[Disponible en español]

Assigned to shepherd the young, frail, and recently bereaved Arthur through his difficult first weeks at Rugby, Tom Brown does a fine, honorable job. He teaches the young boy the rules and customs of the school, he shares his study with him, he encourages him to play cricket and other team sports, and he even has a fist fight to protect him from being bullied. Nonetheless, he eventually realizes that the younger boy, like Thomas Arnold, has taught him valuable lessons, too, and several of these concern religion. Arthur's example of getting down on his knees to pray before getting into bed in his dormitory, a room with 19 other students, shames Tom into returning to his own childhood practice. Second, Arthur's way of reading the Bible completely changes Tom's experience of scripture. They

read a chapter of the Bible together, and talked it over afterwards. Tom was at first utterly astonished, and almost shocked, at the sort of way in which Arthur read the book and talked about the men and women whose lives were there told. The first night they happened to fall on the chapters about the famine in Egypt, and Arthur began talking about Joseph as if he were a living statesman — just as he might have talked about Lord Grey and the Reform Bill, only that they were much more living realities to him. The book was to him, Tom saw, the most vivid and delightful history of real people, who might do right or wrong, just like any one who was walking about in Rugby —the Doctor, or the masters, or the sixth-form boys. But the astonishment soon passed off, the scales seemed to drop from his eyes, and the book became at once and for ever to him the great human and divine book, and the men and women, whom he had looked upon as something quite different from himself, became his friends and counsellors.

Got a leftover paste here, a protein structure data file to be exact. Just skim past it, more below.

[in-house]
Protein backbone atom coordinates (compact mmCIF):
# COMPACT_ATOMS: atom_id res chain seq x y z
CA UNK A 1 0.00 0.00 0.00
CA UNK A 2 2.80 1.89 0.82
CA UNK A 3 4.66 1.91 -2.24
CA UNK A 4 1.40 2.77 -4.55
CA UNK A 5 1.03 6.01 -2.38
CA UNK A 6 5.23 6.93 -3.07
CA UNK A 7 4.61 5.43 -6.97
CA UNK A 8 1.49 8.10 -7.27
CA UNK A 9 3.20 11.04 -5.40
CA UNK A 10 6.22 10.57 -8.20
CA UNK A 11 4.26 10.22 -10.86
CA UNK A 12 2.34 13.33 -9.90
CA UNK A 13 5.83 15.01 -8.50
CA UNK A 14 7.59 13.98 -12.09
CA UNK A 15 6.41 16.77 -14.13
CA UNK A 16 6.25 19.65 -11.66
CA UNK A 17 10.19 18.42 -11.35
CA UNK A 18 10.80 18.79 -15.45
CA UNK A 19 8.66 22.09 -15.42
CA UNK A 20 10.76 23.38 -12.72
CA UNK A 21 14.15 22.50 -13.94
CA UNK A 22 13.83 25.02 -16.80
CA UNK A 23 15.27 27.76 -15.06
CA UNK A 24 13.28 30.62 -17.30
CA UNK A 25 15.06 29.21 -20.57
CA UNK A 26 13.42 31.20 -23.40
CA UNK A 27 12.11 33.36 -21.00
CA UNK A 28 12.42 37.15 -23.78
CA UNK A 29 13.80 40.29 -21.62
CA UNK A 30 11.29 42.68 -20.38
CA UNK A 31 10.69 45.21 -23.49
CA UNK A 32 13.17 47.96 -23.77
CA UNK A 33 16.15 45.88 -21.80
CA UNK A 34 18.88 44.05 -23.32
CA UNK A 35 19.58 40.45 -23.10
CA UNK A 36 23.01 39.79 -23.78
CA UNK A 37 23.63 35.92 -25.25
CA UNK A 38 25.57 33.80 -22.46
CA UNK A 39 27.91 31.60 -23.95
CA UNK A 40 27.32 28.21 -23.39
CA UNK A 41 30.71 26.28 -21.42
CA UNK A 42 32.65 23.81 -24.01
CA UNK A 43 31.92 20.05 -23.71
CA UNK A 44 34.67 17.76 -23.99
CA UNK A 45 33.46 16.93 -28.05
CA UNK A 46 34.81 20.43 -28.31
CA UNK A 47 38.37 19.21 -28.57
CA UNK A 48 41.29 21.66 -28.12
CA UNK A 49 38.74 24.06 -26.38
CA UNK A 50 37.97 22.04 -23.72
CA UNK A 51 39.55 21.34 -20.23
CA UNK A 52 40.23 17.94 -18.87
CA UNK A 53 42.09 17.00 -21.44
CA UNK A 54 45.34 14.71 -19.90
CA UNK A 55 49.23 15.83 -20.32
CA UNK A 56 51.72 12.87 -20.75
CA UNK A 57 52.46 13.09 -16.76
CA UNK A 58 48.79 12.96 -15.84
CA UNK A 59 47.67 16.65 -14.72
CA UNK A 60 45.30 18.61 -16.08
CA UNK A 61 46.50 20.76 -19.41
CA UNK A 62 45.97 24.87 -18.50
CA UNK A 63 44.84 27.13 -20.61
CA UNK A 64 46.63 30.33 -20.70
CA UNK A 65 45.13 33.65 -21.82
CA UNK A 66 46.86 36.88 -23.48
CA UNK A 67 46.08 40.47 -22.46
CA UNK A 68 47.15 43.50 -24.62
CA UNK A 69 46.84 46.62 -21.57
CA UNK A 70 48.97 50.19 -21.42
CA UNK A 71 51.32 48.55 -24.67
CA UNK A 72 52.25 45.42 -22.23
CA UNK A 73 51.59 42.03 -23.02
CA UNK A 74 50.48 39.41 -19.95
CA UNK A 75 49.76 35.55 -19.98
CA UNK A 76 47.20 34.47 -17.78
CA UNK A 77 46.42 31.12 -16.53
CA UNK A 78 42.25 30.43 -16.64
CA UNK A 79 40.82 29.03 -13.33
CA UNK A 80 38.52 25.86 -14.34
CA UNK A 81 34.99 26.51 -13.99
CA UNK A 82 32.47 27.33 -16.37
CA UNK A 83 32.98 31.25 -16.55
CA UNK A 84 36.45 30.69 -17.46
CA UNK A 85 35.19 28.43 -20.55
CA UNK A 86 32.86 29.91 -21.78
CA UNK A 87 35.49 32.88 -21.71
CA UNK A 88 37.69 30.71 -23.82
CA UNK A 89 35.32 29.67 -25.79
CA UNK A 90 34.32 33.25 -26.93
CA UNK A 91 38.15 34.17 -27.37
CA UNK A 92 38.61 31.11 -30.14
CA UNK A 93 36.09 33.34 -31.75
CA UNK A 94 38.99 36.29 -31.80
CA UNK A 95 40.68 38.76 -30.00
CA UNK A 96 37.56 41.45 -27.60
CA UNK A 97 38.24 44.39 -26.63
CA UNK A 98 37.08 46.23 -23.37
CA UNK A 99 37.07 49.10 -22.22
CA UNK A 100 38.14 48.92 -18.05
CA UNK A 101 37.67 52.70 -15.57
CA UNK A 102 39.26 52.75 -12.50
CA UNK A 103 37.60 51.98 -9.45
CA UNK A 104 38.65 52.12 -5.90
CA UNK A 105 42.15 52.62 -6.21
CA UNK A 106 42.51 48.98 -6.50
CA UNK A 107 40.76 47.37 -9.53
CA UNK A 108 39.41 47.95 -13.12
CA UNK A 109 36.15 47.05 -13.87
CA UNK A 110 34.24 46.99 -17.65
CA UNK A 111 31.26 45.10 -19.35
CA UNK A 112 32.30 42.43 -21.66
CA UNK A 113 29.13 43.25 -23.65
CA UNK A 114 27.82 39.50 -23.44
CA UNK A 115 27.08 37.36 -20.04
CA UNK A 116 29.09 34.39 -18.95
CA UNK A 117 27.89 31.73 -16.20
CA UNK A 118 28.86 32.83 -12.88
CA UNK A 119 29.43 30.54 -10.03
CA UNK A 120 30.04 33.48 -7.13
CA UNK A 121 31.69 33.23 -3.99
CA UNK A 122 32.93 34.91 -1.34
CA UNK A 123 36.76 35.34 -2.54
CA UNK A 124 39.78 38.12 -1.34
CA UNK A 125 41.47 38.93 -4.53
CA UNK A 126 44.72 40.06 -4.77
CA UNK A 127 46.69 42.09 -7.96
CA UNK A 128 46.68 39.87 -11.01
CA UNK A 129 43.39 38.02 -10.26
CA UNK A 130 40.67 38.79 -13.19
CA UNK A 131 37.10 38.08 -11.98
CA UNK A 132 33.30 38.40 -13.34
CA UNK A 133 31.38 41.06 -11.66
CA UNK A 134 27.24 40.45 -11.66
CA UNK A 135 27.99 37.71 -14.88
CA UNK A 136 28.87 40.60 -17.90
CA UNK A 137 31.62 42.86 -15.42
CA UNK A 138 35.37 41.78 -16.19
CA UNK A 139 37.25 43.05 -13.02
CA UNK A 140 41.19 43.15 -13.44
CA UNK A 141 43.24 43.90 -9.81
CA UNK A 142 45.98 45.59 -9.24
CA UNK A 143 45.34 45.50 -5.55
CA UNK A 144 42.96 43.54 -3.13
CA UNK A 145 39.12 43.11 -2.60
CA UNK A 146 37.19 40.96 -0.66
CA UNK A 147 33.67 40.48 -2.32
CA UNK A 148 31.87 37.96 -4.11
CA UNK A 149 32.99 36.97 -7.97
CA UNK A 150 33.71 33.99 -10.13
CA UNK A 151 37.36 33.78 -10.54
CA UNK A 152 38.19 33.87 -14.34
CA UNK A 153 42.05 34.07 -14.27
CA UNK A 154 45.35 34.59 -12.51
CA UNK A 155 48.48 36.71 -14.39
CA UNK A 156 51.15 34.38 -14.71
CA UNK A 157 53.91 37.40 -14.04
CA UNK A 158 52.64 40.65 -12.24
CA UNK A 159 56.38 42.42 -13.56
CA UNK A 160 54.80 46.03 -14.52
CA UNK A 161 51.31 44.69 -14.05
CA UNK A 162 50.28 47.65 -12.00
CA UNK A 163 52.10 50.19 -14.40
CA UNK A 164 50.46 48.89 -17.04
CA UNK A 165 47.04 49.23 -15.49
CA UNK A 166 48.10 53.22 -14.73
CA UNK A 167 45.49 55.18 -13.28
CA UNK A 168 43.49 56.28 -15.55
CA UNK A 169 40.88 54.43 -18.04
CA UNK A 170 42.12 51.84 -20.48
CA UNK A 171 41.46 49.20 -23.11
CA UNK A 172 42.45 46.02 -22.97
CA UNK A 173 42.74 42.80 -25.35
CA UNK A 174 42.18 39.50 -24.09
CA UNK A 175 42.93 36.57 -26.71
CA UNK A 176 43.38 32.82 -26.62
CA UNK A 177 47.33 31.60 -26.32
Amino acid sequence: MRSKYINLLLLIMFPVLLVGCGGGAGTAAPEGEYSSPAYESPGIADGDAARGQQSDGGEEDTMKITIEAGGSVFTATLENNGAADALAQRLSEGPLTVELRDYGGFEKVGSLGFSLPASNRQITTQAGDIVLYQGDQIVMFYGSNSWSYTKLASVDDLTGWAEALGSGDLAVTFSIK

In one sense, what Arthur teaches Tom resembles evangelical emphases upon using one's imagination to enter fully into the scriptural narrative, to experience oneself the biblical events. At the same time, this Broad Church approach humanizes the figures in Bible stories and in so doing makes them especially relevant to the lives of these young boys.

References

Hughes, Thomas. Tom Brown's Schooldays. Electronic version from Project Gutenberg produced by Gil Jaysmith and David Widger.


Victorian Overview Thomas Hughes Victorian History Victorian History

Last modified 26 June 2006